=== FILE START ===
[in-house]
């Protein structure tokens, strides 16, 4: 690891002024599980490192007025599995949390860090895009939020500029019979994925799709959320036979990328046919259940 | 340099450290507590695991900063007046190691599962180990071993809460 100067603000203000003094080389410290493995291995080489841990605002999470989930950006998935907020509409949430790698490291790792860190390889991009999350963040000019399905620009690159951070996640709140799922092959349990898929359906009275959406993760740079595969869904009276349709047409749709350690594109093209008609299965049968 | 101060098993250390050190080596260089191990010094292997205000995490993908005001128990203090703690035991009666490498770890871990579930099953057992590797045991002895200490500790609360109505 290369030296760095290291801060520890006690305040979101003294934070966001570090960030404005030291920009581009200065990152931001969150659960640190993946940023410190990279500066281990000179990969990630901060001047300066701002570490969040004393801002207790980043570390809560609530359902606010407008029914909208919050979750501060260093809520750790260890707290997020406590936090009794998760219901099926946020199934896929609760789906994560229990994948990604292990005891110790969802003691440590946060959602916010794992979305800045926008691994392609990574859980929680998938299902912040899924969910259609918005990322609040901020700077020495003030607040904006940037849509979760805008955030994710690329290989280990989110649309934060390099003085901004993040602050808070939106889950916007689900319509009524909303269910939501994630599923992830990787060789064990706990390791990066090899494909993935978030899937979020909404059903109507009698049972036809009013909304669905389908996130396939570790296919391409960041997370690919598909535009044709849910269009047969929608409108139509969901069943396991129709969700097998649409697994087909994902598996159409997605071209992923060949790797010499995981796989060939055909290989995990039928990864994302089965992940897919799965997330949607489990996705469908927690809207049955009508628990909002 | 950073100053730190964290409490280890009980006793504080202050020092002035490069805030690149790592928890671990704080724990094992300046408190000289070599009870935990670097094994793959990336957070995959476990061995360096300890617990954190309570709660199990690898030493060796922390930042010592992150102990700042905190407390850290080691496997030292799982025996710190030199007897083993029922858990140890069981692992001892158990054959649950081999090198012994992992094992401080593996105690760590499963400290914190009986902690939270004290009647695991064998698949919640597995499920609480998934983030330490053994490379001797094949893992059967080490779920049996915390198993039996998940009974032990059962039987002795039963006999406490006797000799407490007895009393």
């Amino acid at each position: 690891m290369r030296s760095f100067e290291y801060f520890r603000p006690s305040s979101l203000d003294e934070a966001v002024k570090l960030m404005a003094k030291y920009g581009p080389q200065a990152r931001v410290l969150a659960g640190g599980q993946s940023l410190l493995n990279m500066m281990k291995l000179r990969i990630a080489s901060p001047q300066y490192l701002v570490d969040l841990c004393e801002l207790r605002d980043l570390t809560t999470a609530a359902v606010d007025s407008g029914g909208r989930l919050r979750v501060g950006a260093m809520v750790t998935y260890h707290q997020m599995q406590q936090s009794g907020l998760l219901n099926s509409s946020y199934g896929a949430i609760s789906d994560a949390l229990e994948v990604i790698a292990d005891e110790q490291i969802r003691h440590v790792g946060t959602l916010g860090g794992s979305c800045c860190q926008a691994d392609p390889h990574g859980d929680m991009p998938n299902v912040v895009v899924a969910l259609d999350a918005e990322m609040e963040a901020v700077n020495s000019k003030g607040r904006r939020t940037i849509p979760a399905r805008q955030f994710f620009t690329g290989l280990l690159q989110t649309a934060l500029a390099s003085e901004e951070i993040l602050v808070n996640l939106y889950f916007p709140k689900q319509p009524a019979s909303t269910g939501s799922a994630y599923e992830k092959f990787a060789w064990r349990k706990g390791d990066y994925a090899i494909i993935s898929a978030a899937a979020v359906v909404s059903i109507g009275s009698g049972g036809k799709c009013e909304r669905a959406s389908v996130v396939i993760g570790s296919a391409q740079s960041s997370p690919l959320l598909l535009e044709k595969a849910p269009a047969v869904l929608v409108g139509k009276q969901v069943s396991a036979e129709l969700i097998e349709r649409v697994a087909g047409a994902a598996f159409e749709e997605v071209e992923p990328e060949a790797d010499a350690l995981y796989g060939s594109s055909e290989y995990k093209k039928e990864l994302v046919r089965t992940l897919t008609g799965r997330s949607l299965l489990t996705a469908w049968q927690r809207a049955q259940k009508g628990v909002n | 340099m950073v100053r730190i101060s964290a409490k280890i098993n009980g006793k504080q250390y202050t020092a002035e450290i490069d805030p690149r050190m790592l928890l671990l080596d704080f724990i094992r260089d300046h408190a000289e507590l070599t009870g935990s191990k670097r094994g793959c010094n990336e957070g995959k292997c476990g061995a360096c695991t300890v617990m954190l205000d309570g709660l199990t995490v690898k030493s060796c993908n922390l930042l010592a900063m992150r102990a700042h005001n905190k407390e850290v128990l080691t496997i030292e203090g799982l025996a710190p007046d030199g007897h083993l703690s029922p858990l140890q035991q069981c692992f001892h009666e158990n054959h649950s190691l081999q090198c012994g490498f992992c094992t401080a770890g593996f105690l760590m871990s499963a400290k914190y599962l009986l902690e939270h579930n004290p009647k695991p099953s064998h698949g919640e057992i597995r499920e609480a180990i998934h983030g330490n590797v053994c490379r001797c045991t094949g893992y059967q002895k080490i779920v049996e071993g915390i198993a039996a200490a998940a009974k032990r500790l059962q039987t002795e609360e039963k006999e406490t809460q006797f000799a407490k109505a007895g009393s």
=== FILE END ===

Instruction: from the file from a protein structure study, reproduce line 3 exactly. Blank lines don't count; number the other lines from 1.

């Amino acid at each position: 690891m290369r030296s760095f100067e290291y801060f520890r603000p006690s305040s979101l203000d003294e934070a966001v002024k570090l960030m404005a003094k030291y920009g581009p080389q200065a990152r931001v410290l969150a659960g640190g599980q993946s940023l410190l493995n990279m500066m281990k291995l000179r990969i990630a080489s901060p001047q300066y490192l701002v570490d969040l841990c004393e801002l207790r605002d980043l570390t809560t999470a609530a359902v606010d007025s407008g029914g909208r989930l919050r979750v501060g950006a260093m809520v750790t998935y260890h707290q997020m599995q406590q936090s009794g907020l998760l219901n099926s509409s946020y199934g896929a949430i609760s789906d994560a949390l229990e994948v990604i790698a292990d005891e110790q490291i969802r003691h440590v790792g946060t959602l916010g860090g794992s979305c800045c860190q926008a691994d392609p390889h990574g859980d929680m991009p998938n299902v912040v895009v899924a969910l259609d999350a918005e990322m609040e963040a901020v700077n020495s000019k003030g607040r904006r939020t940037i849509p979760a399905r805008q955030f994710f620009t690329g290989l280990l690159q989110t649309a934060l500029a390099s003085e901004e951070i993040l602050v808070n996640l939106y889950f916007p709140k689900q319509p009524a019979s909303t269910g939501s799922a994630y599923e992830k092959f990787a060789w064990r349990k706990g390791d990066y994925a090899i494909i993935s898929a978030a899937a979020v359906v909404s059903i109507g009275s009698g049972g036809k799709c009013e909304r669905a959406s389908v996130v396939i993760g570790s296919a391409q740079s960041s997370p690919l959320l598909l535009e044709k595969a849910p269009a047969v869904l929608v409108g139509k009276q969901v069943s396991a036979e129709l969700i097998e349709r649409v697994a087909g047409a994902a598996f159409e749709e997605v071209e992923p990328e060949a790797d010499a350690l995981y796989g060939s594109s055909e290989y995990k093209k039928e990864l994302v046919r089965t992940l897919t008609g799965r997330s949607l299965l489990t996705a469908w049968q927690r809207a049955q259940k009508g628990v909002n | 340099m950073v100053r730190i101060s964290a409490k280890i098993n009980g006793k504080q250390y202050t020092a002035e450290i490069d805030p690149r050190m790592l928890l671990l080596d704080f724990i094992r260089d300046h408190a000289e507590l070599t009870g935990s191990k670097r094994g793959c010094n990336e957070g995959k292997c476990g061995a360096c695991t300890v617990m954190l205000d309570g709660l199990t995490v690898k030493s060796c993908n922390l930042l010592a900063m992150r102990a700042h005001n905190k407390e850290v128990l080691t496997i030292e203090g799982l025996a710190p007046d030199g007897h083993l703690s029922p858990l140890q035991q069981c692992f001892h009666e158990n054959h649950s190691l081999q090198c012994g490498f992992c094992t401080a770890g593996f105690l760590m871990s499963a400290k914190y599962l009986l902690e939270h579930n004290p009647k695991p099953s064998h698949g919640e057992i597995r499920e609480a180990i998934h983030g330490n590797v053994c490379r001797c045991t094949g893992y059967q002895k080490i779920v049996e071993g915390i198993a039996a200490a998940a009974k032990r500790l059962q039987t002795e609360e039963k006999e406490t809460q006797f000799a407490k109505a007895g009393s």